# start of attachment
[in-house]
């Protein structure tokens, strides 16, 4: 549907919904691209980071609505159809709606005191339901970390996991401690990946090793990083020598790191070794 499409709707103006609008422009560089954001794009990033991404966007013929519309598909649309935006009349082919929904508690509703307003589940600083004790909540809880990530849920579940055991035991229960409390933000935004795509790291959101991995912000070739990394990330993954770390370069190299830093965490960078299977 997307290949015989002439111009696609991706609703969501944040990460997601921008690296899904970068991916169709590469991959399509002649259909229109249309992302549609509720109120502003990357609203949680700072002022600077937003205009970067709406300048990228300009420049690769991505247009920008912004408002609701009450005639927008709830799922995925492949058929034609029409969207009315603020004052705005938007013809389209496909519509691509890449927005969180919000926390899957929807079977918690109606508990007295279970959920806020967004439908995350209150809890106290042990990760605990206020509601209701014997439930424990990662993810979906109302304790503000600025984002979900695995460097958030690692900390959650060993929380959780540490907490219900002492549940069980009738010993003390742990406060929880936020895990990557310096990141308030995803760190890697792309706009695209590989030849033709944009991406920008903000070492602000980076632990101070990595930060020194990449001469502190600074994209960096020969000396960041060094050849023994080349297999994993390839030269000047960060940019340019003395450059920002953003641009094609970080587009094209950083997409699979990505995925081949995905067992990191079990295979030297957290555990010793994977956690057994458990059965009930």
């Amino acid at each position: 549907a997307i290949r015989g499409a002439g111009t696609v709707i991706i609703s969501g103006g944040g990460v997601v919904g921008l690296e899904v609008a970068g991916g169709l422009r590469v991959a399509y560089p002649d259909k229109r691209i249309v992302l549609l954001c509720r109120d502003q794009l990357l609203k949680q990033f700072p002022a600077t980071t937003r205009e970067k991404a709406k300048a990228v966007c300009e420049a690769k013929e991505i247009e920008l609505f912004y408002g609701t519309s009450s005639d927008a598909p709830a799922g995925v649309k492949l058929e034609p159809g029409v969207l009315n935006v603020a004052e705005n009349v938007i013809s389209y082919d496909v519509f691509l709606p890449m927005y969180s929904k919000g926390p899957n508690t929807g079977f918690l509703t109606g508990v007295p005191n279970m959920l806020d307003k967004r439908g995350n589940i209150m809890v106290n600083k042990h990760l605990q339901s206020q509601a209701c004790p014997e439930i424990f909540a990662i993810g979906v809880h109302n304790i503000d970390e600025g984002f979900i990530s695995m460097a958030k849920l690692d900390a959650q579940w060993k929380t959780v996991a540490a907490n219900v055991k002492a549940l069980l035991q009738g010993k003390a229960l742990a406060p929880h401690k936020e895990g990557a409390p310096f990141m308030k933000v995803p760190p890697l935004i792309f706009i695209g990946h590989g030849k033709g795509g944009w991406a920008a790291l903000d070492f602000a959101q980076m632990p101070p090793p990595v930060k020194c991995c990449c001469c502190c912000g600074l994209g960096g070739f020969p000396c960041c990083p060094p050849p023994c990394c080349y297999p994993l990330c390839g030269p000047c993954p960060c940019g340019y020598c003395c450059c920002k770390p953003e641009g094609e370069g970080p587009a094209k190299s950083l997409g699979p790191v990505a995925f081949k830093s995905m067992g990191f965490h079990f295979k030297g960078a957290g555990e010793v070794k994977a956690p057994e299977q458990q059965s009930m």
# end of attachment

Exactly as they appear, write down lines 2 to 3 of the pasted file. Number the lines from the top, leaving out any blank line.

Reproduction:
């Protein structure tokens, strides 16, 4: 549907919904691209980071609505159809709606005191339901970390996991401690990946090793990083020598790191070794 499409709707103006609008422009560089954001794009990033991404966007013929519309598909649309935006009349082919929904508690509703307003589940600083004790909540809880990530849920579940055991035991229960409390933000935004795509790291959101991995912000070739990394990330993954770390370069190299830093965490960078299977 997307290949015989002439111009696609991706609703969501944040990460997601921008690296899904970068991916169709590469991959399509002649259909229109249309992302549609509720109120502003990357609203949680700072002022600077937003205009970067709406300048990228300009420049690769991505247009920008912004408002609701009450005639927008709830799922995925492949058929034609029409969207009315603020004052705005938007013809389209496909519509691509890449927005969180919000926390899957929807079977918690109606508990007295279970959920806020967004439908995350209150809890106290042990990760605990206020509601209701014997439930424990990662993810979906109302304790503000600025984002979900695995460097958030690692900390959650060993929380959780540490907490219900002492549940069980009738010993003390742990406060929880936020895990990557310096990141308030995803760190890697792309706009695209590989030849033709944009991406920008903000070492602000980076632990101070990595930060020194990449001469502190600074994209960096020969000396960041060094050849023994080349297999994993390839030269000047960060940019340019003395450059920002953003641009094609970080587009094209950083997409699979990505995925081949995905067992990191079990295979030297957290555990010793994977956690057994458990059965009930």
């Amino acid at each position: 549907a997307i290949r015989g499409a002439g111009t696609v709707i991706i609703s969501g103006g944040g990460v997601v919904g921008l690296e899904v609008a970068g991916g169709l422009r590469v991959a399509y560089p002649d259909k229109r691209i249309v992302l549609l954001c509720r109120d502003q794009l990357l609203k949680q990033f700072p002022a600077t980071t937003r205009e970067k991404a709406k300048a990228v966007c300009e420049a690769k013929e991505i247009e920008l609505f912004y408002g609701t519309s009450s005639d927008a598909p709830a799922g995925v649309k492949l058929e034609p159809g029409v969207l009315n935006v603020a004052e705005n009349v938007i013809s389209y082919d496909v519509f691509l709606p890449m927005y969180s929904k919000g926390p899957n508690t929807g079977f918690l509703t109606g508990v007295p005191n279970m959920l806020d307003k967004r439908g995350n589940i209150m809890v106290n600083k042990h990760l605990q339901s206020q509601a209701c004790p014997e439930i424990f909540a990662i993810g979906v809880h109302n304790i503000d970390e600025g984002f979900i990530s695995m460097a958030k849920l690692d900390a959650q579940w060993k929380t959780v996991a540490a907490n219900v055991k002492a549940l069980l035991q009738g010993k003390a229960l742990a406060p929880h401690k936020e895990g990557a409390p310096f990141m308030k933000v995803p760190p890697l935004i792309f706009i695209g990946h590989g030849k033709g795509g944009w991406a920008a790291l903000d070492f602000a959101q980076m632990p101070p090793p990595v930060k020194c991995c990449c001469c502190c912000g600074l994209g960096g070739f020969p000396c960041c990083p060094p050849p023994c990394c080349y297999p994993l990330c390839g030269p000047c993954p960060c940019g340019y020598c003395c450059c920002k770390p953003e641009g094609e370069g970080p587009a094209k190299s950083l997409g699979p790191v990505a995925f081949k830093s995905m067992g990191f965490h079990f295979k030297g960078a957290g555990e010793v070794k994977a956690p057994e299977q458990q059965s009930m």